University of Colorado Anschutz Medical Campus
School of Medicine

Term: Fall 2011

Course dates/times: Tuesdays 1-3 PM

Course location: Ed2 South Room 2305

Office Hours: By appointment, call or (better) email

Professor/Course Director: J. John Cohen, MDCM, PhD

Office location: Barbara Davis Center, Room 4603B

Phone: 303-724-3998

Email address:


Catalogue Description: An overview course in immunology for non-Immunology-program graduate students. The focus is human relevance and the practical use of immunology in a variety of fields. Students gain experience applying immunological knowledge to their own area of interest.

Instructor Description: This is an immunology course providing two semester-hours of credit in the Graduate School. It is lecture-based, with time allowed for discussion of interesting topics. The intention is to provide an overview of basic and clinical immunology as it applies to humans. We begin by considering the innate immune system and then see how that can lead to the activation of adaptive immunity. That is the immunity of T and B cells, which we consider in some detail, although our approach is to discuss principles rather than memorize details. Once we have a basis for it, we consider immunization and resistance to infection, and then those conditions in which there is a failure of immunity: immunopathology, including allergy, autoimmunity, immune complex disease, and immunodeficiency. The course is the central theme that organizes much of human biology in health and disease. It has close ties to pathology and microbiology, and also rheumatology and clinical immunology.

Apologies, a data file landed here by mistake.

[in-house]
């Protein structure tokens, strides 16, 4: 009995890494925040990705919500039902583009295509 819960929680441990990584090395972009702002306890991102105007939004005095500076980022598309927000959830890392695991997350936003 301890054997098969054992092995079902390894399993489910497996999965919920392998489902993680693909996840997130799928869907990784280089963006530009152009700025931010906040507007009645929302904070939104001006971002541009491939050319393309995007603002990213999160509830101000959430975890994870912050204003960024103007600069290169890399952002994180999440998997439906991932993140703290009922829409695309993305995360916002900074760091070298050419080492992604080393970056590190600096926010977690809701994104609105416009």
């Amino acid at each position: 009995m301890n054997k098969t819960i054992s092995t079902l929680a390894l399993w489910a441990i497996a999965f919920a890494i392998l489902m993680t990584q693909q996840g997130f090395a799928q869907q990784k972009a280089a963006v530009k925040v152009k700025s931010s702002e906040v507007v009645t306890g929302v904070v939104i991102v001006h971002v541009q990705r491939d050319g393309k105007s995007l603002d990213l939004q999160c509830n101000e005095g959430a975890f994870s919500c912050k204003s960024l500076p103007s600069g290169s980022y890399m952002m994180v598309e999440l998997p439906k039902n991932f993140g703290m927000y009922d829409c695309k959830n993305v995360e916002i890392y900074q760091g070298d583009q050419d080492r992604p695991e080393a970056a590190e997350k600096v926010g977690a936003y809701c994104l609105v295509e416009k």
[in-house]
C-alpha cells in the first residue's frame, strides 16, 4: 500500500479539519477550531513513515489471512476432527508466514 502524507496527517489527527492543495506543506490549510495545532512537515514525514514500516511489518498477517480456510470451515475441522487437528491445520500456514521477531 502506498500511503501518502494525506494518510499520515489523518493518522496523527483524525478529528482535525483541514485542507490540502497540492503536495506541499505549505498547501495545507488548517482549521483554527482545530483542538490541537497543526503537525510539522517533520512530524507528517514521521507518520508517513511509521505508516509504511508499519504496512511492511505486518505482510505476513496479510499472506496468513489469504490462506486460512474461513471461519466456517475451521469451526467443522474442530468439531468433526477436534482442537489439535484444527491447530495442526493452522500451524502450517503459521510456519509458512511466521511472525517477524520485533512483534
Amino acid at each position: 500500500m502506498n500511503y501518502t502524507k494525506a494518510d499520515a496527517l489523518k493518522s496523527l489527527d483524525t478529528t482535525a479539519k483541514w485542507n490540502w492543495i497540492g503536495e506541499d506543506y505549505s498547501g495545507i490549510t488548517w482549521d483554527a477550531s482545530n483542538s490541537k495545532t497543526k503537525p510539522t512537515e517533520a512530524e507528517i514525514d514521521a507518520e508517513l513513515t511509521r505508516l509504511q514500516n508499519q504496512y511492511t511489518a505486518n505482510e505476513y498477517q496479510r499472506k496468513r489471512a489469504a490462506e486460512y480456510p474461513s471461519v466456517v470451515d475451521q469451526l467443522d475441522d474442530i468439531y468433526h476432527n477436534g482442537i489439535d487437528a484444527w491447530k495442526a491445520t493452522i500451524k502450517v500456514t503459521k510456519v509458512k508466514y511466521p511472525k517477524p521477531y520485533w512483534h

Course Objectives: Successful students will be able to:

1. Describe the function of the major components of the immune system in health and disease.

2. Articulate the reasons for immunization.

3. Explain common immune diseases in terms of the underlying basic principles.

4. Locate reliable information on immunology for the rest of their careers.


Required Texts : No required text. The course notes are comprehensive for our purposes. They are available online at

Recommended Texts: Recommended texts are described here: